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Preußischer Artilleriesäbel n/A (M1856)

Article about: Thought I would share my Preußischer Artilleriesäbel n/A (M1856)! It is an F.W. Holler made in 1916. It has been marked 1920(in accordance with the treaty of Vesailles) and marked 1 over wha

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    Default Preußischer Artilleriesäbel n/A (M1856)

    Thought I would share my Preußischer Artilleriesäbel n/A (M1856)! It is an F.W. Holler made in 1916. It has been marked 1920(in accordance with the treaty of Vesailles) and marked 1 over what looks like used to be a 6 /R.R.6.258. If I am decyphering it correctly,I assume that is for the Weimer formation: 1st eskadron(squadron) of the 6th Reiter-Regiment(cavalry) weapon 258 out of Pomerania.

    Jim
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    Big "LIKE" for that one!
    Nice hefty blade on that. Most definitely for field use and not for parades .

    Semper Fi
    Phil

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    Hmmm Interestting..... Some Mid to late period RZM daggers are marked with a production year on their blades...why would the treaty of Versailles have a post war date put on the sabel? Regards Larry
    It is not the size of a Collection in History that matters......Its the size of your Passion for it!! - Larry C

    One never knows what tree roots push to the surface of what laid buried before the tree was planted - Larry C

    “The farther back you can look, the farther forward you are likely to see.” - Winston Churchill

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    The sword was made in 1916 and issued during WWI to the 6th Reiter-Regiment. After signing the Treaty of Versailles Germany had to reduce and reorganize their army and navy to the limits agreed upon therein, being 100,000 men in the army, 15,000 for the navy, no air force, etc. The marking of 1920 showed that this weapon was inventoried and accounted for within the terms of the treaty.

    Jim

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    I should also mention that you will find the 1920 marking on bayonets, pistols rifles, etc. as well, though this marking is rare to find on weapons. When Germany started rearming, the mark would be removed during an armory refit/refinish.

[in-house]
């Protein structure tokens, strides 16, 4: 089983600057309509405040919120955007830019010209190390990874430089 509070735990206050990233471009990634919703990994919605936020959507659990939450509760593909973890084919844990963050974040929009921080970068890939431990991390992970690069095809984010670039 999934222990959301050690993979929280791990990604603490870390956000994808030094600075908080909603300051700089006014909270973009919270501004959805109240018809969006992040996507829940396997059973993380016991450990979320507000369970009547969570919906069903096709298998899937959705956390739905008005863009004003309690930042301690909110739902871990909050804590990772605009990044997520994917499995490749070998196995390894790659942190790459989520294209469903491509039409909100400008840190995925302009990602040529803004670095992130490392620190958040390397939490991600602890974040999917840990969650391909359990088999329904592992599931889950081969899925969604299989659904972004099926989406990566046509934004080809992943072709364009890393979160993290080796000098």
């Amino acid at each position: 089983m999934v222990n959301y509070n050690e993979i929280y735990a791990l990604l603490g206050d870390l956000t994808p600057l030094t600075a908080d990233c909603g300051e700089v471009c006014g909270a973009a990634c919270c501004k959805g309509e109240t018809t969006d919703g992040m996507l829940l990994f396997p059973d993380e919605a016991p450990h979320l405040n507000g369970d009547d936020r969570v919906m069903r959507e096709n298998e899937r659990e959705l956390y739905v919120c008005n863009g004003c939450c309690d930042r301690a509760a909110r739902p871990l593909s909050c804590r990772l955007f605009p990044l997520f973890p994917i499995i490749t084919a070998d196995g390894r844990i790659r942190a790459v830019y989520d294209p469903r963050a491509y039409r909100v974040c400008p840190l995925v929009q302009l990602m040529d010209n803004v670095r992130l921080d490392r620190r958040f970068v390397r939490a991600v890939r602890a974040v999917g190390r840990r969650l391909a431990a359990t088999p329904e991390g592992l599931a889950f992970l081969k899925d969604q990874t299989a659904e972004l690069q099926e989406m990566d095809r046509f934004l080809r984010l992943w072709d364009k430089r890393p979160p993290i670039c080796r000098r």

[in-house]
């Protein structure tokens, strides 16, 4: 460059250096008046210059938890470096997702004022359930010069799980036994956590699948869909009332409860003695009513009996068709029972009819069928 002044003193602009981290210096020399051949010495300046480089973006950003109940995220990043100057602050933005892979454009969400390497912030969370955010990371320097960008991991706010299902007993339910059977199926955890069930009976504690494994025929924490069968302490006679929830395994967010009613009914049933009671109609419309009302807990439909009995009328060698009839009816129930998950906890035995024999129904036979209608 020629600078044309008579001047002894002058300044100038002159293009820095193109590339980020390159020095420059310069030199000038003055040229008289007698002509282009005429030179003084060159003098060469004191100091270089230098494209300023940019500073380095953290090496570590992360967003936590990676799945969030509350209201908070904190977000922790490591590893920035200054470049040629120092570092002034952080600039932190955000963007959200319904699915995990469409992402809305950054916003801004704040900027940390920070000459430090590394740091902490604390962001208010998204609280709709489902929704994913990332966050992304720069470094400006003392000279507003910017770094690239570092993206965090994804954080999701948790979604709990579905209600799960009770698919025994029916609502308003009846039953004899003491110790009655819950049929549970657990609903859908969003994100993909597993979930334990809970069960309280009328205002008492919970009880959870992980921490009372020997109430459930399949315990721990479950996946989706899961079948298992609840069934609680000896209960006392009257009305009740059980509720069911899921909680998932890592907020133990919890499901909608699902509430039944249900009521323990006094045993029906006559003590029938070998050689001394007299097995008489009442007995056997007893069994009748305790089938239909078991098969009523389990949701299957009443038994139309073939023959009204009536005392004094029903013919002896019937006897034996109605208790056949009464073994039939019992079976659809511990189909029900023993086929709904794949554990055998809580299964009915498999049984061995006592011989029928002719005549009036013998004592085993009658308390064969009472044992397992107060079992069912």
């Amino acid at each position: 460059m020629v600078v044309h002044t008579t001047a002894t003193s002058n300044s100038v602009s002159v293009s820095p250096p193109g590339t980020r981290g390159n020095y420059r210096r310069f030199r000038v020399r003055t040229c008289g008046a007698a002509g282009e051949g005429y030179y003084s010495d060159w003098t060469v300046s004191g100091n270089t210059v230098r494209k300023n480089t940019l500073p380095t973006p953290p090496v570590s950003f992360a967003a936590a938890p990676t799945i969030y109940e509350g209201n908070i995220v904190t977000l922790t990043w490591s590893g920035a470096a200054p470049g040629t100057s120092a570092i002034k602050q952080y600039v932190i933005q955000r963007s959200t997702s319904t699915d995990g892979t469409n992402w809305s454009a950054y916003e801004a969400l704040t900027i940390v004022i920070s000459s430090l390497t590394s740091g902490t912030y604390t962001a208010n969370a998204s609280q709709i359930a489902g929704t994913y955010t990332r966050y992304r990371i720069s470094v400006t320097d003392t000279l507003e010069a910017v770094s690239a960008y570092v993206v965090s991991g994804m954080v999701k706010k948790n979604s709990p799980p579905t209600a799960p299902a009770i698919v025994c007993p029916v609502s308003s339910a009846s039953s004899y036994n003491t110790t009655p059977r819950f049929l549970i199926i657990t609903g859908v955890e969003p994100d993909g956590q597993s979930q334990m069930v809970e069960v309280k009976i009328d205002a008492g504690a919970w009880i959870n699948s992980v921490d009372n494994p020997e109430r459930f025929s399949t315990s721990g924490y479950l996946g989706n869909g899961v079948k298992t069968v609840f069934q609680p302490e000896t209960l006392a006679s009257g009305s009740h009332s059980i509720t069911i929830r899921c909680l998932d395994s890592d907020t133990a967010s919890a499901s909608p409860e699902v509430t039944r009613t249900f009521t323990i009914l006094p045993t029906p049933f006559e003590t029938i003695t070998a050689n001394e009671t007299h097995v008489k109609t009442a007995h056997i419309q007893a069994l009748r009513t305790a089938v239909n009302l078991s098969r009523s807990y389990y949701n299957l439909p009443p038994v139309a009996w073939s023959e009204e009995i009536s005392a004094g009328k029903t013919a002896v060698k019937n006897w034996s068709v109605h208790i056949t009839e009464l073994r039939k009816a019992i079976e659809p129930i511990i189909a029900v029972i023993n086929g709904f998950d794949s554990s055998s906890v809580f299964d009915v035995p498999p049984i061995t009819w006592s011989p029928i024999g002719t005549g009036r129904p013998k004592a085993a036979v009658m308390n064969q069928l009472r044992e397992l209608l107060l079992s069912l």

Jim

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    Great Info Jim The Treaty of Versailles was a thorn in Germanys side at that time..and most likely enjoyed removing those markings..only later on icing the cake with the Fall of Paris.

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    It is not the size of a Collection in History that matters......Its the size of your Passion for it!! - Larry C

    One never knows what tree roots push to the surface of what laid buried before the tree was planted - Larry C

    “The farther back you can look, the farther forward you are likely to see.” - Winston Churchill

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    The saber that Jim posted is a scarcely seen IMO Weimar era example still with its unit markings. Also being scarce IMO because circa 1916 is when they switched to wood grips prior to discontinuing production (the later Wehrmacht/Heer armory reworked now-cavalry sabers were refurbished with new wood grips being a separate matter). As for the 1920 markings it's a mixed bag, also seen with various pistols and rifles etc. With one of my immediate recollections being that there has been some discussion as it regarded a bounty paid out for turning in weapons of war (the Allies desire being to disarm or at least reduce the amount of arms in circulation - and we don't want to forget the fighting between the right and left factions). And weapons going in the front door only to "leak" out the back. But once the bounty was paid and they were inventoried (and a date stamp added) it was going to be a lot harder to repeat the getting paid for turning in weapons for cash process. Best Regards, Fred

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    Hello,
    Jim, you have very nice saber in very good condition. I just remember when I was young I find same saber in old abandoned barn before demolition, I was about 10 years old and then I bought two beers for owner Later I find same saber and purchased it too, but with bakelite grips, firs one has wooden grip covered with leather... Both sabers has same rust and certainly were use by German troops in east front during World war.

    I add some quick photos of my wall

    Thanks for showing this saber to us!

    Best regards Peter
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    Nice wall-o-weapons you've got there Peter I have one other, made in 1897 by Carl Kaiser & co. It is marked to an ammunition column attached to 10th Army out of Hannover if I remember correctly. The scabbards are a little different and the Kaiser has the leather wrapped grip, but both are heavy hacking weapons. I certainly wouldn't want to be on the receiving end of one of these!

    Jim
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